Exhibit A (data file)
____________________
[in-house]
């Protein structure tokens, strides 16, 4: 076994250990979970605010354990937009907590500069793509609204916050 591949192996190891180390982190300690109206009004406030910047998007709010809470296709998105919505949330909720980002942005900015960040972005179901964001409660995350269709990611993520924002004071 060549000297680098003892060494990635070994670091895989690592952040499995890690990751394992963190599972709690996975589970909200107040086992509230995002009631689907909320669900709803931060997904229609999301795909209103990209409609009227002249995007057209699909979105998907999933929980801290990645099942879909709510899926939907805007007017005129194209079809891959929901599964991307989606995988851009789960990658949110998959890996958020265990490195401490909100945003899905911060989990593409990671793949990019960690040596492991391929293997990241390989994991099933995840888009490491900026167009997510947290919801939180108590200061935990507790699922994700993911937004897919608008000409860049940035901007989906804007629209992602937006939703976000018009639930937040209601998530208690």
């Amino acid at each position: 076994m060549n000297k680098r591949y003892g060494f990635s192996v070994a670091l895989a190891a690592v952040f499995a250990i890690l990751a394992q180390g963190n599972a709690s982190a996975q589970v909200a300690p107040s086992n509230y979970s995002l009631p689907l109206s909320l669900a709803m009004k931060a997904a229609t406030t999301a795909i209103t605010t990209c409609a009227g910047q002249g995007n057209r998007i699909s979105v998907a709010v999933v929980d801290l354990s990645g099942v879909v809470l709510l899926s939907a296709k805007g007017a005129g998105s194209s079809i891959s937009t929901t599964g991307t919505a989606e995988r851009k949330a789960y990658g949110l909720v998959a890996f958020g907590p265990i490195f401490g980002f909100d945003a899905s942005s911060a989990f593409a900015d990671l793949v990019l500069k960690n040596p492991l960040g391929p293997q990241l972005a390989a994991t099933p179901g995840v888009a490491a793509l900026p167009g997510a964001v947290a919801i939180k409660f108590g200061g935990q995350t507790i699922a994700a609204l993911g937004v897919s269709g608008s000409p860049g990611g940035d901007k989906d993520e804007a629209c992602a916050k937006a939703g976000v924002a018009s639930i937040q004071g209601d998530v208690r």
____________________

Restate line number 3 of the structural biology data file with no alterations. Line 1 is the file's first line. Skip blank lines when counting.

């Amino acid at each position: 076994m060549n000297k680098r591949y003892g060494f990635s192996v070994a670091l895989a190891a690592v952040f499995a250990i890690l990751a394992q180390g963190n599972a709690s982190a996975q589970v909200a300690p107040s086992n509230y979970s995002l009631p689907l109206s909320l669900a709803m009004k931060a997904a229609t406030t999301a795909i209103t605010t990209c409609a009227g910047q002249g995007n057209r998007i699909s979105v998907a709010v999933v929980d801290l354990s990645g099942v879909v809470l709510l899926s939907a296709k805007g007017a005129g998105s194209s079809i891959s937009t929901t599964g991307t919505a989606e995988r851009k949330a789960y990658g949110l909720v998959a890996f958020g907590p265990i490195f401490g980002f909100d945003a899905s942005s911060a989990f593409a900015d990671l793949v990019l500069k960690n040596p492991l960040g391929p293997q990241l972005a390989a994991t099933p179901g995840v888009a490491a793509l900026p167009g997510a964001v947290a919801i939180k409660f108590g200061g935990q995350t507790i699922a994700a609204l993911g937004v897919s269709g608008s000409p860049g990611g940035d901007k989906d993520e804007a629209c992602a916050k937006a939703g976000v924002a018009s639930i937040q004071g209601d998530v208690r």